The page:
When in command, the Parent will seek to insulate you from any corrupting or dangerous influences (i.e. anyone and anything else). To accomplish this, it will do and say anything to alienate those who care about you, using the fact that they could be driven off as proof that they weren’t really your friend, anyway.

The Perfectionist: Nothing you do will ever be good enough of the Perfectionist. Any imperfections can serve as a launching point for a tirade; any flaw will be a magnet for withering sarcasm. By playing your inevitable errors, the Perfectionist inspires your self-hatred and saps your confidence in your own abilities. Then, once your confidence is shot, he’ll be more than happy to step in and show you how to make things right. If you had any sense at all, you’d turn things over to him permanently and make sure that everything got done properly the first time.
When in control, the Perfectionist will take every example to criticize whatever or whoever catches his eye. He’ll also take the opportunity to embroil you in impossible scenarios, anxiously awaiting your inevitable failures. Still, at least he doesn’t play favorites. When everyone around him is equally flawed, one target’s as good as the next.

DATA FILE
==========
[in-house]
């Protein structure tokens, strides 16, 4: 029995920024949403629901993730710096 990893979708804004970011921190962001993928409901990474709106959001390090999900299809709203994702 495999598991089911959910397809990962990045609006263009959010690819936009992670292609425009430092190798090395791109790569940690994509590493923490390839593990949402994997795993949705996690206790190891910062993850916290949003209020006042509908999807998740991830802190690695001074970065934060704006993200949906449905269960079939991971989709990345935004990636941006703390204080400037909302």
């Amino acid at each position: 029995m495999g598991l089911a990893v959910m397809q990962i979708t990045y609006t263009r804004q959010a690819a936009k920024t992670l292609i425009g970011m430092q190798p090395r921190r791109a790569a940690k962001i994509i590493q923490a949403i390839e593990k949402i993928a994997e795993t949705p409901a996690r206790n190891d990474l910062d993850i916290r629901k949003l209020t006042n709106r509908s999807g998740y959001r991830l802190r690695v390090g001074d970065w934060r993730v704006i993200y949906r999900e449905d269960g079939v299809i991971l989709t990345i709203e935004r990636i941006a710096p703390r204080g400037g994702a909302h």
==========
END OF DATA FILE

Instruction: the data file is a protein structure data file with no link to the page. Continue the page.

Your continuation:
The Pusher: The Pusher will always be glad to help you achieve the impossible. He wants you to think of him as a friend, a friend who you can always ask for help. Of course, the price for the Pusher’s help is always too high, and if you don’t pay, he’ll extract it with interest. Every so often when you’re counting on him, he’ll decide that you need to appreciate him more, and he’ll withhold that support you were counting on so desperately.
When the Pusher is in charge, he’ll do everything he can to put you in situations where you’ll need his help to escape. The quicker he can make you rack up a debt to him, the happier he is. The again, an unhappy Pusher can be unpleasant indeed…

The Rationalist: The Rationalist will give you all the right reasons for all the wrong decisions. Calmly leading you down the path to Oblivion, it offers rationales and explanations for why you should do what it says. It offers proofs for the wisdom of everything it tells you, making all of its suggestions seem so sensible.
When dominant, the Rationalist takes precise, well-ordered steps toward the Void. It will sabotage your long-range plans and set in motion ones that superficially look better; it will systematically make you enemies and alienate or eliminate your friends. There’s no sense in taking one’s time giving in to Oblivion, is there, when it’s assured of winning in the end? The Rationalist is just making the surrender more efficient.